Apply Correction DeviceLink Profile
Variations in printing due to new paper batches, different tone value increases, or changes in inks can be compensated for with updated profiles and Correction DeviceLinks.
Apply Correction DeviceLink Profile: This checkbox becomes available when a Correction DeviceLink profile for the target color space exists.
- Create a Correction DeviceLink profile with CoPrA.
- In ZePrA, activate the Apply Correction DeviceLink Profile checkbox under Configurations in the Document/Target tab.
- Click Settings and select the Correction DeviceLink profile.
- Embed the updated Target Profile instead of the Target Profile: Embeds the corresponding optimized target profile into the converted file. This profile then becomes the new output intent of the converted PDF file. The corrected target profile is displayed.
Note: ZePrA checks whether suitable Correction DeviceLink profiles and optimized printer profiles exist for the selected Target Color Space. Only corrected or optimized profiles are shown and can be selected after activating the Apply Correction DeviceLink Profile checkbox. If there are no Correction DeviceLink profiles, the checkbox is grayed out.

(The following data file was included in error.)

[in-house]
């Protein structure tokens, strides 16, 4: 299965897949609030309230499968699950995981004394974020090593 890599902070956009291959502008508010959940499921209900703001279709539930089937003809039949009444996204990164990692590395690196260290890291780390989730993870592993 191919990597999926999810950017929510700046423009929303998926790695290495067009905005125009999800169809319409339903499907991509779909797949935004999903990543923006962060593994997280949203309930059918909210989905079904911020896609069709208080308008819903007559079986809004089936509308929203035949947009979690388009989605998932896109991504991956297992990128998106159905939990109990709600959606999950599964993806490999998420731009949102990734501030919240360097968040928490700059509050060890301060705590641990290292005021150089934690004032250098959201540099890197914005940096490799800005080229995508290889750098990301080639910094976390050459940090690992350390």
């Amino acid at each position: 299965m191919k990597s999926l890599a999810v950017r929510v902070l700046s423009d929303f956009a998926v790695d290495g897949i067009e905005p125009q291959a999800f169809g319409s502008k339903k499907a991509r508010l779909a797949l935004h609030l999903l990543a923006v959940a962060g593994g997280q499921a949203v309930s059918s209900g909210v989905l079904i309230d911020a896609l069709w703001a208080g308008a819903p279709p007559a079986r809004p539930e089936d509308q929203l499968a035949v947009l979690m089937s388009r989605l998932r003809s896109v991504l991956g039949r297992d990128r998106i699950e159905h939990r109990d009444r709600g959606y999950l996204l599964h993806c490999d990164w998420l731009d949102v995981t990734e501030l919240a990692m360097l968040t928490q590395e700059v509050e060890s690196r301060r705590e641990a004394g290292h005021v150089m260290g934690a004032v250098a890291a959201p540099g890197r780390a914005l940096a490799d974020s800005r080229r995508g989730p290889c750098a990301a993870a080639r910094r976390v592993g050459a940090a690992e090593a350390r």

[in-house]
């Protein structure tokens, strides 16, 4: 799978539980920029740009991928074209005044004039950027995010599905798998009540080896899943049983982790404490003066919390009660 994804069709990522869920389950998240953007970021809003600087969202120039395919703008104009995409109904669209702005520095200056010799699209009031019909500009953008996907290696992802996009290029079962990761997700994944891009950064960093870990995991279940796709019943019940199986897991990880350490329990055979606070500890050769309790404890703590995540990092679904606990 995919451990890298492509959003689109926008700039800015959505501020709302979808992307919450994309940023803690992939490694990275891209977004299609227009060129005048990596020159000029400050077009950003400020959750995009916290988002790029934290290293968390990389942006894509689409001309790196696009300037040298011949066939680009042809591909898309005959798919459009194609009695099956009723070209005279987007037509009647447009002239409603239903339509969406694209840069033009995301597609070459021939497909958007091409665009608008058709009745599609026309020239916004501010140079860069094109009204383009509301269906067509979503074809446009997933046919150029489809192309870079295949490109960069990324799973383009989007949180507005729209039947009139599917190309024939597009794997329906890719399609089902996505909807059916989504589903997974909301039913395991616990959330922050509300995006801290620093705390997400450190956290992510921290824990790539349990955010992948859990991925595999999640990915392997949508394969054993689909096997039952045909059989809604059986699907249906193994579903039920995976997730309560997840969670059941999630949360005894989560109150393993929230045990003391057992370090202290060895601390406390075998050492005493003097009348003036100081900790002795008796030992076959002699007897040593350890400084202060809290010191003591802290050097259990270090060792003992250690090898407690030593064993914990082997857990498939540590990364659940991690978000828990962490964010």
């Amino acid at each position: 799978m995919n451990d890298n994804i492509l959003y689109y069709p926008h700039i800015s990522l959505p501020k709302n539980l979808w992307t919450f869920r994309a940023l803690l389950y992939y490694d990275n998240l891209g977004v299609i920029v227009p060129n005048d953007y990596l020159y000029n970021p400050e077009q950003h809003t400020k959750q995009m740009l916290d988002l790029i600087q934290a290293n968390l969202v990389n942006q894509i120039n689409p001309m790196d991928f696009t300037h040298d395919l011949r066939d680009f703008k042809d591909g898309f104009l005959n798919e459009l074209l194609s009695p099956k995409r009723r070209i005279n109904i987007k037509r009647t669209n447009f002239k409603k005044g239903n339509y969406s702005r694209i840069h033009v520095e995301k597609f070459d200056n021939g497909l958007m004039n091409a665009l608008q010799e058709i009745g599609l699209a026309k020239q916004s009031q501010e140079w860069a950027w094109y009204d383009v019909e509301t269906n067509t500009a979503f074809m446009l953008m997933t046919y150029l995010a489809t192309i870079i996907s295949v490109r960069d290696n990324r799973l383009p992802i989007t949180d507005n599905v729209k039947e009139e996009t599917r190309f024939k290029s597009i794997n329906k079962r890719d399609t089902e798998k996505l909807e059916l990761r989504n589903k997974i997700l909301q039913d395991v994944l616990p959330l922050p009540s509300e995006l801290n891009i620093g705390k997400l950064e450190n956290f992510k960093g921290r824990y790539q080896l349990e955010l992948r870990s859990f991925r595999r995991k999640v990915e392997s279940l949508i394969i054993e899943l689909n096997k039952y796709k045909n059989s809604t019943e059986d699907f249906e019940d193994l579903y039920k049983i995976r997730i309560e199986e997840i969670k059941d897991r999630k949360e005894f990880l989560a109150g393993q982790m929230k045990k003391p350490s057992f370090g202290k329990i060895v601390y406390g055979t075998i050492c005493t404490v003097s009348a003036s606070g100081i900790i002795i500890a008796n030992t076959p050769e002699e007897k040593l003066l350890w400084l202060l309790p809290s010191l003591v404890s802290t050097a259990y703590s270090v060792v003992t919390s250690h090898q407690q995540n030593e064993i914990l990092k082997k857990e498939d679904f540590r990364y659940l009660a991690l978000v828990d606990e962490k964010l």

There are four conversion methods:
- DeviceLink Profile
Conversion of the complete PDF document via a DeviceLink profile
A DeviceLink profile represents a tailor-made color conversion from a defined source to a target profile. Within the ICC standard, a PSID tag can be used in the DeviceLink profile to store information regarding the source and target color spaces of the DeviceLink profile. If a DeviceLink profile has been selected, ZePrA can read its PSID tag and automatically define the profiles under Document Color Space and Target Color Space.
Note: All ColorLogic DeviceLink Sets from profile version CoLoV3 and higher contain PSID tags.
- Select SmartLink as Conversion Method (only available if licensed)
- Select the SmartLink Method to be used for on-the-fly calculation of DeviceLink profiles from the Document Color Space to the Target Color Space.
- Select the appropriate Rendering intent
- Device Profile
Conversion of the PDF document with an ICC device profile
Converts the PDF document from the Document Color Space to the Target Color Space using the ICC device profile set under Target Color Space. Select the corresponding Rendering intent.
- No Conversion
The document is not converted to the Target Color Space. Other color conversions defined under Images/Vectors or Gradations or Spot Colors still take place.